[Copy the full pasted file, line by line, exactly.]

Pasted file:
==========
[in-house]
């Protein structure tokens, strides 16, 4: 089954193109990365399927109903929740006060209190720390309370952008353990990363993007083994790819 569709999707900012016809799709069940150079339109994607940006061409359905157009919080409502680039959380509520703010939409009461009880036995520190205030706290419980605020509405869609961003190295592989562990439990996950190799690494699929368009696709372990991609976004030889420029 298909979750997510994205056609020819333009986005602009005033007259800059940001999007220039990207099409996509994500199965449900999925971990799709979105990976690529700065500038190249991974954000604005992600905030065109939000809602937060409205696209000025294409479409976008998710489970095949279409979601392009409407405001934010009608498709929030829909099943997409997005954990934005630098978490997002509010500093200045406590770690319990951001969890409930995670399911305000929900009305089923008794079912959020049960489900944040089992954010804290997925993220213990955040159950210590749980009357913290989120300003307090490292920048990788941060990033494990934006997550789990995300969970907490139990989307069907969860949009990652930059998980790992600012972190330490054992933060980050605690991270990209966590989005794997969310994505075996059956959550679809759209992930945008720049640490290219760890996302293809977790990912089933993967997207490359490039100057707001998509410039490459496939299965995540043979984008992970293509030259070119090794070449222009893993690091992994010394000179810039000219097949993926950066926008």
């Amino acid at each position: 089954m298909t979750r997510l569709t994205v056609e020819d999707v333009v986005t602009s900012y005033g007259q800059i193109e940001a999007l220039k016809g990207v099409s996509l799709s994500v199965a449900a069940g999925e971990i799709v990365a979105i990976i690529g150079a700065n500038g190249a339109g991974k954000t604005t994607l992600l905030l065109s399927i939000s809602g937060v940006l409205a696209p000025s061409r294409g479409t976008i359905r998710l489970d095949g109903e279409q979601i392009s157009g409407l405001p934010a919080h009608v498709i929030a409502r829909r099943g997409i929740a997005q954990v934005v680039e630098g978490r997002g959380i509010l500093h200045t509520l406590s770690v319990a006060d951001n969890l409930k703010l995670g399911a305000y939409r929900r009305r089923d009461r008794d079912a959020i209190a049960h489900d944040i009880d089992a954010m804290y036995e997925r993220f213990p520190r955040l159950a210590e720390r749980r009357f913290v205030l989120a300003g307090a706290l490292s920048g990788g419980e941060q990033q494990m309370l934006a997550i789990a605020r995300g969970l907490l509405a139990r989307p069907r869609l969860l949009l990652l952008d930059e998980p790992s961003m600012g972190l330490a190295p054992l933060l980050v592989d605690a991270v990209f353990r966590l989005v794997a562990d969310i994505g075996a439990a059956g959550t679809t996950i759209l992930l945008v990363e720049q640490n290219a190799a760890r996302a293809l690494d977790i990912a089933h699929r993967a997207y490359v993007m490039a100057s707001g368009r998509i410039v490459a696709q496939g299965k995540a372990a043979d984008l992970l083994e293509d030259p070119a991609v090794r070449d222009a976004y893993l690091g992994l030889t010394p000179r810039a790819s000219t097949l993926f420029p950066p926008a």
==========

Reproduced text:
[in-house]
């Protein structure tokens, strides 16, 4: 089954193109990365399927109903929740006060209190720390309370952008353990990363993007083994790819 569709999707900012016809799709069940150079339109994607940006061409359905157009919080409502680039959380509520703010939409009461009880036995520190205030706290419980605020509405869609961003190295592989562990439990996950190799690494699929368009696709372990991609976004030889420029 298909979750997510994205056609020819333009986005602009005033007259800059940001999007220039990207099409996509994500199965449900999925971990799709979105990976690529700065500038190249991974954000604005992600905030065109939000809602937060409205696209000025294409479409976008998710489970095949279409979601392009409407405001934010009608498709929030829909099943997409997005954990934005630098978490997002509010500093200045406590770690319990951001969890409930995670399911305000929900009305089923008794079912959020049960489900944040089992954010804290997925993220213990955040159950210590749980009357913290989120300003307090490292920048990788941060990033494990934006997550789990995300969970907490139990989307069907969860949009990652930059998980790992600012972190330490054992933060980050605690991270990209966590989005794997969310994505075996059956959550679809759209992930945008720049640490290219760890996302293809977790990912089933993967997207490359490039100057707001998509410039490459496939299965995540043979984008992970293509030259070119090794070449222009893993690091992994010394000179810039000219097949993926950066926008």
């Amino acid at each position: 089954m298909t979750r997510l569709t994205v056609e020819d999707v333009v986005t602009s900012y005033g007259q800059i193109e940001a999007l220039k016809g990207v099409s996509l799709s994500v199965a449900a069940g999925e971990i799709v990365a979105i990976i690529g150079a700065n500038g190249a339109g991974k954000t604005t994607l992600l905030l065109s399927i939000s809602g937060v940006l409205a696209p000025s061409r294409g479409t976008i359905r998710l489970d095949g109903e279409q979601i392009s157009g409407l405001p934010a919080h009608v498709i929030a409502r829909r099943g997409i929740a997005q954990v934005v680039e630098g978490r997002g959380i509010l500093h200045t509520l406590s770690v319990a006060d951001n969890l409930k703010l995670g399911a305000y939409r929900r009305r089923d009461r008794d079912a959020i209190a049960h489900d944040i009880d089992a954010m804290y036995e997925r993220f213990p520190r955040l159950a210590e720390r749980r009357f913290v205030l989120a300003g307090a706290l490292s920048g990788g419980e941060q990033q494990m309370l934006a997550i789990a605020r995300g969970l907490l509405a139990r989307p069907r869609l969860l949009l990652l952008d930059e998980p790992s961003m600012g972190l330490a190295p054992l933060l980050v592989d605690a991270v990209f353990r966590l989005v794997a562990d969310i994505g075996a439990a059956g959550t679809t996950i759209l992930l945008v990363e720049q640490n290219a190799a760890r996302a293809l690494d977790i990912a089933h699929r993967a997207y490359v993007m490039a100057s707001g368009r998509i410039v490459a696709q496939g299965k995540a372990a043979d984008l992970l083994e293509d030259p070119a991609v090794r070449d222009a976004y893993l690091g992994l030889t010394p000179r810039a790819s000219t097949l993926f420029p950066p926008a």